Which fish is safest for you to eat? Consumer reports explains which fish are lowest in Mercury.



Which fish is safest for you to eat? Consumer reports explains which fish are lowest in Mercury.

My friends and I all love sushi. I personally love most types of fish, including fresh Tuna as well as snapper. Many of you love fish as well and are well aware that fish needs to be part of our regular diets since certain nutrients are important for our health.

There has been a growing concern that certain types of fish have high amounts of mercury. Where does this mercury come from? Unfortunately, we have continued to pollute the oceans and Mercury is a byproduct of our activities that makes it through the small fish and plants into the larger fish and finally into the fish we eat.

Some fish are more prone to having higher levels of mercury, and Consumer Reports has done its homework on which fish are best for you and which ones need to be eaten in smaller quantities to avoid health problems associated with Mercury.

If you do not currently subscribe to Consumer Reports, you should. Their opinions are unbiased and they do not change opinions due to the whims of advertisers.


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Special report: Can eating the wrong fish put you at higher risk for mercury exposure?

The government wants you to eat more seafood. The key to limiting your risk is choosing the right fish.

he great fish debate

When you grill a piece of salmon or have a fish taco for lunch, you’re getting a good source of high-protein food that provides important nutrients. And if you’re a woman who is pregnant or nursing, that fish contains important fuel for your baby’s brain development.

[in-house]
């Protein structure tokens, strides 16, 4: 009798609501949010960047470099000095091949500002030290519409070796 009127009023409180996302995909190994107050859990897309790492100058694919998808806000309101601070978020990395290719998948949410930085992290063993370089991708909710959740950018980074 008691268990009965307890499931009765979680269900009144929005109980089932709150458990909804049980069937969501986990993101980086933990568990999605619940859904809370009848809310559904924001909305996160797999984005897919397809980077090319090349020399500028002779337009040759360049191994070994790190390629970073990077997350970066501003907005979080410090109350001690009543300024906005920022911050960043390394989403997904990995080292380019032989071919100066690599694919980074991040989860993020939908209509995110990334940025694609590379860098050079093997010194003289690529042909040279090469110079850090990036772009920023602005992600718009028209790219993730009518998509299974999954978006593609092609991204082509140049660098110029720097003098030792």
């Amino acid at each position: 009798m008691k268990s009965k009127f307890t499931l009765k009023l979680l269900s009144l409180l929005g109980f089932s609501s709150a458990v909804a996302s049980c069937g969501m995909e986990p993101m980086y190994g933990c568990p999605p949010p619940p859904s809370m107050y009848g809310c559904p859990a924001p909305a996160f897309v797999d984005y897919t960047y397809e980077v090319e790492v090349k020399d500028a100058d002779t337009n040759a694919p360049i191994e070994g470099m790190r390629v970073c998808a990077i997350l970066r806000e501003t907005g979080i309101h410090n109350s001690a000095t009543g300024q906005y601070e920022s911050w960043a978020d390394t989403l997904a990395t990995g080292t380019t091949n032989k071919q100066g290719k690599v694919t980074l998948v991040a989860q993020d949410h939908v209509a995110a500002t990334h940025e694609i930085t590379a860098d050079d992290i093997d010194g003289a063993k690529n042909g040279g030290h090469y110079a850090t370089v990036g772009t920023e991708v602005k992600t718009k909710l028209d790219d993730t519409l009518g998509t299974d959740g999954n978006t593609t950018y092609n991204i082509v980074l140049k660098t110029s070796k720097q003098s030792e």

In fact, fish is seen as such a beneficial food that the Food and Drug Administration and Environmental Protection Agency recently came out with proposed new guidelines recommending that women of childbearing age and young children eat more of it. But if Americans follow those guidelines without careful attention to which species they are consuming, they could end up taking in too much mercury. (Learn how mercury gets into fish.)

Though the agencies say consumers should seek out fish that are low in mercury, almost all seafood contains the toxin in varying amounts, and getting too much of it can damage the brain and nervous system. That is especially true for fetuses, but children and adults who eat too much high-mercury seafood also can suffer harmful effects such as problems with fine motor coordination, speech, sleep, and walking, and prickly sensations. (Read “Sick From Sushi,” which details how one fish lover felt the effects of mercury.)

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